Together, we have taken the first steps towards enabling the teaching profession to use its own outstanding performers as its most valuable resource for improvement.

We have helped schools build an infrastructure that enables school-to-school support and improvement.

This consultation marks our commitment to build on the progress made so far by helping teachers to go even further in raising the standards of their profession.

DfE, A World Class Teaching Profession (December 2014)

Whilst concerned about an over emphasis on Teaching Schools throughout the document the thinking in these statements is potentially powerful.  These quotes talk to me of a school-led self-improving system.  Words can be very powerful predictors of the future.  New language often precedes new actions and ways of working.  Are we seeing the start of a fundamental shift, a systemic change on how we view and will seek to improve the school system?

The moral purpose behind collective responsibility for all children in all schools, school networks consisting of helping and helpful relationships, deep professional learning communities and opportunities for high impact, low stakes peer assisted accountability would all be natural consequences of this shifting narrative.

Not Inspectors, Not Politicians, Not Quangos or Consultants but Professional Development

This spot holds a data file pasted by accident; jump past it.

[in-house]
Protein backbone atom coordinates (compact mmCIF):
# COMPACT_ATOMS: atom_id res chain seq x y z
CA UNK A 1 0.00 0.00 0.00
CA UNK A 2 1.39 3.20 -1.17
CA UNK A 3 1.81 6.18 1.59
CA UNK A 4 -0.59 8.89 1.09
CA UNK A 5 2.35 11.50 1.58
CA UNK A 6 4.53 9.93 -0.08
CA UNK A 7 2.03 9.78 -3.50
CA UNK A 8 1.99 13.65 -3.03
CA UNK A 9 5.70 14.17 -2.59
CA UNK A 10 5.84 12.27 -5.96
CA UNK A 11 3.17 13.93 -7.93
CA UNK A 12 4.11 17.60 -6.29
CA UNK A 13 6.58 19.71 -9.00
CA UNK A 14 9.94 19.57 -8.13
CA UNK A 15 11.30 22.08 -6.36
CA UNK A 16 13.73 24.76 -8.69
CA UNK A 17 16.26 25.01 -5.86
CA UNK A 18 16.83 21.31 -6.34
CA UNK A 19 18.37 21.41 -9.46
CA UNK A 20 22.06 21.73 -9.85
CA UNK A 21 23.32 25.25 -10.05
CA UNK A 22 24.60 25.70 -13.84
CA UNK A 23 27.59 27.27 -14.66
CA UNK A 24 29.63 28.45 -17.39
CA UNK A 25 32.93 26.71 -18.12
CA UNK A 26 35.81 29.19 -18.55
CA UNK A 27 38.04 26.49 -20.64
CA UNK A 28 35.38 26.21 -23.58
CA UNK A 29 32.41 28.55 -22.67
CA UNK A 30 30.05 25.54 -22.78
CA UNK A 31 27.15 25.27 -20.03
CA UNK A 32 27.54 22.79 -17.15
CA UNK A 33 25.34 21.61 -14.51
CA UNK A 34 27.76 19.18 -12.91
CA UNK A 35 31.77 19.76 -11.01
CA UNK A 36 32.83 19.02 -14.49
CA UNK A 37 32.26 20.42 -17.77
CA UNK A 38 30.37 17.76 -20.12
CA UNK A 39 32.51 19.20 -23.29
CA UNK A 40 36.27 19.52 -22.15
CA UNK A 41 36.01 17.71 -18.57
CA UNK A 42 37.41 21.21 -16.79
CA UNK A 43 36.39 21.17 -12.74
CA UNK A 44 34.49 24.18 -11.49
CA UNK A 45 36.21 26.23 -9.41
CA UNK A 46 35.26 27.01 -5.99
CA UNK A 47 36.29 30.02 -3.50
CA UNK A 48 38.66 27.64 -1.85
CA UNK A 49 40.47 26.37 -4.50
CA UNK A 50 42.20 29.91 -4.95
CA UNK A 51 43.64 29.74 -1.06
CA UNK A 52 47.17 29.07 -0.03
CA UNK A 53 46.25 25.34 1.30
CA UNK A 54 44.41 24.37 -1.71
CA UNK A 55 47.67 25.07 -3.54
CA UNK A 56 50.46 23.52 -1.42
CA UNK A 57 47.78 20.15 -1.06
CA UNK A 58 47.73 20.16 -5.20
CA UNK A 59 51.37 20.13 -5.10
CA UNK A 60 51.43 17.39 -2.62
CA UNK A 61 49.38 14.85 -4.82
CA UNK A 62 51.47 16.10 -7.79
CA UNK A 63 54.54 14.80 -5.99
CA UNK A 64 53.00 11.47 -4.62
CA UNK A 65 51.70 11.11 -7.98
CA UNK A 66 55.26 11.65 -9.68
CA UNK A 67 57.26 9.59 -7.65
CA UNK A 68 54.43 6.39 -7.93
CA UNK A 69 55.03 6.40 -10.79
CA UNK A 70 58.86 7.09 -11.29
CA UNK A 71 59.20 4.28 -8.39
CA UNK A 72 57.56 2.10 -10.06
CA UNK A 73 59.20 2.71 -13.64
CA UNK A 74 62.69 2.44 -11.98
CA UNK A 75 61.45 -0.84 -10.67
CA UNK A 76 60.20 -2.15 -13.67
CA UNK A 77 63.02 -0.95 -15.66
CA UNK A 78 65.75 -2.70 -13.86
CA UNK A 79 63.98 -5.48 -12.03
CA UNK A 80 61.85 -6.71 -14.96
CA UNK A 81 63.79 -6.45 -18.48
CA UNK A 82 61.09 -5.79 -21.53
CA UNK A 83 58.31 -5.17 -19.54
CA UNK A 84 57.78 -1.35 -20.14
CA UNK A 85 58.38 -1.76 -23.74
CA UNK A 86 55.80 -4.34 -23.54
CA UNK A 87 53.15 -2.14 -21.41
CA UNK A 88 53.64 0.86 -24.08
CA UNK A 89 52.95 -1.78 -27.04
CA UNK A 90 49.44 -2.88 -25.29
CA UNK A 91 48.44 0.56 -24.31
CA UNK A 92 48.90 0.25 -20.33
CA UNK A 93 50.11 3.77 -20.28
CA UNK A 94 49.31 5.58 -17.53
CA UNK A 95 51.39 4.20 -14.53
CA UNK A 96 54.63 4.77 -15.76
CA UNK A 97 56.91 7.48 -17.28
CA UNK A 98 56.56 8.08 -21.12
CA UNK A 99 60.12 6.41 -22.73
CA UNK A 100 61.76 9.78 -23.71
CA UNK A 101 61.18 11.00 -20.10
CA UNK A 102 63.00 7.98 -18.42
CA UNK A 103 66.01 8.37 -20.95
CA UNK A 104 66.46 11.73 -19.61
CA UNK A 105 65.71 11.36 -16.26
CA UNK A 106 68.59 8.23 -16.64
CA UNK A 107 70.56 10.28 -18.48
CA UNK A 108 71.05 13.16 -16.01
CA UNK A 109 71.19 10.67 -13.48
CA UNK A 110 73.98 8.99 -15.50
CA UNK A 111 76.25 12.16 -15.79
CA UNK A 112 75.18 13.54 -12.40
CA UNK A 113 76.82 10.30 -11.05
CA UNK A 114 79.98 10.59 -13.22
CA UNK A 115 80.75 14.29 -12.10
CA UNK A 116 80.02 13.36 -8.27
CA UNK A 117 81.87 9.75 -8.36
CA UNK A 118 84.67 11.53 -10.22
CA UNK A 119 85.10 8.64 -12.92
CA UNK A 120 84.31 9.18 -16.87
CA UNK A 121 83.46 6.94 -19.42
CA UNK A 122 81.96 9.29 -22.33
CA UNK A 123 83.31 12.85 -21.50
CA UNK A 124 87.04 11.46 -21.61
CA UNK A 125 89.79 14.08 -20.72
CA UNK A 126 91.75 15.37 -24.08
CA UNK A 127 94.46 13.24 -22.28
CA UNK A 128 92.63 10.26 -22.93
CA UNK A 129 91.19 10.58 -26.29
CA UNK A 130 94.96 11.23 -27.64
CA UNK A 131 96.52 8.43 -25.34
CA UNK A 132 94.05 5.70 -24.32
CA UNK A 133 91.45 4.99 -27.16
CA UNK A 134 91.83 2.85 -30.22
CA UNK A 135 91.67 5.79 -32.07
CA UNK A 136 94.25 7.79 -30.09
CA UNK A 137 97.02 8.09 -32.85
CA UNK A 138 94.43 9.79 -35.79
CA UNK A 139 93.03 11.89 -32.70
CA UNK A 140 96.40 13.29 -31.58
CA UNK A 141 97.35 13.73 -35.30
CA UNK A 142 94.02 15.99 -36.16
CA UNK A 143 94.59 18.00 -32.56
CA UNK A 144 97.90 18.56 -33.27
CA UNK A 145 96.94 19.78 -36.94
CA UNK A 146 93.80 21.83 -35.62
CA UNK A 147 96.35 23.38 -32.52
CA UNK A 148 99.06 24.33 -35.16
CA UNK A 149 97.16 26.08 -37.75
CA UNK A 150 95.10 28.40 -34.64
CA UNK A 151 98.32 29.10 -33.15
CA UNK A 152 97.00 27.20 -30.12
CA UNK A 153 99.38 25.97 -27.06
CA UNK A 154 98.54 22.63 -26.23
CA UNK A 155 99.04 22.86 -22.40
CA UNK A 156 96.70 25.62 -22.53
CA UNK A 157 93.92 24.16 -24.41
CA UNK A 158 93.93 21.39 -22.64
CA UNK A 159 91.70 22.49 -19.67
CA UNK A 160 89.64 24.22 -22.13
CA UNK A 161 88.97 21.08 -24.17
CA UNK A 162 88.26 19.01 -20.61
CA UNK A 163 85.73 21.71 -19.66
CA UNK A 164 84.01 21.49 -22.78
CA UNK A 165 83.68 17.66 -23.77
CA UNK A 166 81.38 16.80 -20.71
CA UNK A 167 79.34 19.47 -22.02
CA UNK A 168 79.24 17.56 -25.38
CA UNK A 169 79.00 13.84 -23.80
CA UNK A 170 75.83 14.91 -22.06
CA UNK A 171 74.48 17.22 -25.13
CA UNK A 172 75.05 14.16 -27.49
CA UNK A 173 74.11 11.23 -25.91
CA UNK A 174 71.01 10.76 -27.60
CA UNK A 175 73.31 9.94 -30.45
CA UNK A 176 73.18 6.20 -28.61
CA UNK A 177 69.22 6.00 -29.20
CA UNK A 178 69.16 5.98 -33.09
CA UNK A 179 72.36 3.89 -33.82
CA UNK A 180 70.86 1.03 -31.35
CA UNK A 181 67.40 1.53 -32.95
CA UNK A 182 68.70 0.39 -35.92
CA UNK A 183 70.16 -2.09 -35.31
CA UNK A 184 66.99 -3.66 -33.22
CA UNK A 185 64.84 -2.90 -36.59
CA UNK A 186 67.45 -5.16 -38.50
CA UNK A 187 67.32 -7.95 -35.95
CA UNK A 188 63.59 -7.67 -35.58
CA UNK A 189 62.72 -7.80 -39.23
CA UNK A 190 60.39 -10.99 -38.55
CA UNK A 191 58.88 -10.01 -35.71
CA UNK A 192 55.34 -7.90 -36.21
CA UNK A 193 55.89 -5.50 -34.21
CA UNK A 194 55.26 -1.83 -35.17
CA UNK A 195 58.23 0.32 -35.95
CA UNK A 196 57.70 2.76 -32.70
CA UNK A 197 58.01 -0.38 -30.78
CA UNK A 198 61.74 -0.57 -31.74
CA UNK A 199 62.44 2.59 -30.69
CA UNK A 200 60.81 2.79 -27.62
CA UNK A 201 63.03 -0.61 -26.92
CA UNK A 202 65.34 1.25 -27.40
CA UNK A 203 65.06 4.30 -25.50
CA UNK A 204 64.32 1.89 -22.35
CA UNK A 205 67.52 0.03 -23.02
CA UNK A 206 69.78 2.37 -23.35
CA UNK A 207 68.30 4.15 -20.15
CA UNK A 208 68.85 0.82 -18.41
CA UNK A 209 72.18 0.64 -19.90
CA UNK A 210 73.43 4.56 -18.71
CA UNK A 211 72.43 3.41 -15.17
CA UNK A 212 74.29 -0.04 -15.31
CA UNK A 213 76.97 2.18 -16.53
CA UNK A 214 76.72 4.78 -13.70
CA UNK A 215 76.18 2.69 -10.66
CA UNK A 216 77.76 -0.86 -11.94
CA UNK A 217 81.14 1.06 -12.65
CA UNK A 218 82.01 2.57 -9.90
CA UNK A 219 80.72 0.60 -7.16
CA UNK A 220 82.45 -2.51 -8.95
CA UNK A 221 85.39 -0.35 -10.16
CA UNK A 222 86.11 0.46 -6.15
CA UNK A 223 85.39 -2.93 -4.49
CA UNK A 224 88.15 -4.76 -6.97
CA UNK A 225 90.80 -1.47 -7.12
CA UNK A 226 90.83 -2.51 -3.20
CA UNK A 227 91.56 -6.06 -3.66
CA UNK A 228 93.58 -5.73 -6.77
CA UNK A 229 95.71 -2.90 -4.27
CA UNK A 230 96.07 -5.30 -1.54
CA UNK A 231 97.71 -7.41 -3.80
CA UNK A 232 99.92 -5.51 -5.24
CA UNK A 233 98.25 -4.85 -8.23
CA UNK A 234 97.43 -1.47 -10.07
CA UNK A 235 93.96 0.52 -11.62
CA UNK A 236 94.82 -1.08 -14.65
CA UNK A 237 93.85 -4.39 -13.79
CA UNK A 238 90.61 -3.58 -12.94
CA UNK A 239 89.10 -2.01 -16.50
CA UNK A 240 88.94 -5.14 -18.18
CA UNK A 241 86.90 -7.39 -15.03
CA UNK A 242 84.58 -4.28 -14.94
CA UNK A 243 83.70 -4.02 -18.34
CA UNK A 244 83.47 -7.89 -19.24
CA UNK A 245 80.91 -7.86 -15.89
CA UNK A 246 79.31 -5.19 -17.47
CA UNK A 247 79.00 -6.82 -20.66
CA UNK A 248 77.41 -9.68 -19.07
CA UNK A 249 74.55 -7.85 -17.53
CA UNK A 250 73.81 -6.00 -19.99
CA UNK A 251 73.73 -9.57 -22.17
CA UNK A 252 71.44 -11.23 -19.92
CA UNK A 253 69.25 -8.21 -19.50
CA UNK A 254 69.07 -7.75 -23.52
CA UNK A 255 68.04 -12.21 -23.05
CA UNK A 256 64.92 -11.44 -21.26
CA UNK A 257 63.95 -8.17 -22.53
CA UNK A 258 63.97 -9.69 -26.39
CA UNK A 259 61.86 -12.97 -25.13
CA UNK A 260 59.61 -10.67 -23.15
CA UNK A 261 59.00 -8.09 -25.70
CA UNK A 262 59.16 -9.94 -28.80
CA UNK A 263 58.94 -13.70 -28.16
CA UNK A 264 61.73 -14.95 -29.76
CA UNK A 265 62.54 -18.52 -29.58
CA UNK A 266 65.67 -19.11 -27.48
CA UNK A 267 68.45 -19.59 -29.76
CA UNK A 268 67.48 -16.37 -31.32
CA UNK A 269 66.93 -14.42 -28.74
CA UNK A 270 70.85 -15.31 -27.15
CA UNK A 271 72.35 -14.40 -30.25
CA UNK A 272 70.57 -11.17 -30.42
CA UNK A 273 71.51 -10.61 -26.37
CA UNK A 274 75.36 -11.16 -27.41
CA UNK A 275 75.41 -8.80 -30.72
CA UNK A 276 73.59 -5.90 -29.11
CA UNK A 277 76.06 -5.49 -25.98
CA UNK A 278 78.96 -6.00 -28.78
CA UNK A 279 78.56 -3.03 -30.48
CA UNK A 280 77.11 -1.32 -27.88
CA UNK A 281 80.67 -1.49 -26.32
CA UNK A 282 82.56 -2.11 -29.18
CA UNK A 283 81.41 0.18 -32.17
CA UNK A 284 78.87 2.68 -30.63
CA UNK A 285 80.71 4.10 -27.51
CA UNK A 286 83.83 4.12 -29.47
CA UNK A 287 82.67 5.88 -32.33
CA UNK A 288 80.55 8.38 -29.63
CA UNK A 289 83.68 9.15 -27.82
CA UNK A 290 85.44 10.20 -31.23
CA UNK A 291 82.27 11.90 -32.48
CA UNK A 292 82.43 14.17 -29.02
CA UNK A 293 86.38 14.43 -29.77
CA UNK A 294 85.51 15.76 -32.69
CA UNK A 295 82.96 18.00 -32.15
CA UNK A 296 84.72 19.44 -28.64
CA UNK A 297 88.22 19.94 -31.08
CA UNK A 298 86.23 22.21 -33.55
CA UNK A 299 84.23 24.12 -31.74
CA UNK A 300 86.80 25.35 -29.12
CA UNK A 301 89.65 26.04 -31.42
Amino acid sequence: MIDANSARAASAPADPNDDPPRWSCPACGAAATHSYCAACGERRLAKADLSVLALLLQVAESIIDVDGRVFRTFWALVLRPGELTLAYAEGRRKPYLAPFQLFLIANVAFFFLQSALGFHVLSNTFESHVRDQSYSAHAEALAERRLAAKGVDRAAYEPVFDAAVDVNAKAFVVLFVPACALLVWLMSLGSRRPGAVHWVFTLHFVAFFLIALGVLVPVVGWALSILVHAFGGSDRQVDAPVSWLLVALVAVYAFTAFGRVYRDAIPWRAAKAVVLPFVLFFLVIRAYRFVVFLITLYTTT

PC & Marginal Gains

At the heart of our proposals is a belief that teaching should be a learning profession, whose members have access to high-quality, evidence-based development and improvement opportunities throughout their careers and are committed to seizing those opportunities.

The most successful countries clearly recognise the fundamental truth that the quality of an education system cannot exceed the quality of its teachers.  In Singapore and South Korea, in Shanghai and in Finland, entry to teaching is fiercely competitive and the profession remains the choice of the very best graduates.  Teachers are trusted and autonomous professionals, rewarded accordingly, who respond by taking responsibility for their own career-long development and improvement.  They work together as a professional community, engaging in cutting-edge research and basing their own practice on the best available evidence of what works.  They are accountable for the impact they have on their pupils, and they constantly strive to better their own knowledge, skills and expertise. As a result, the voice of the teaching profession is a powerful and respected one.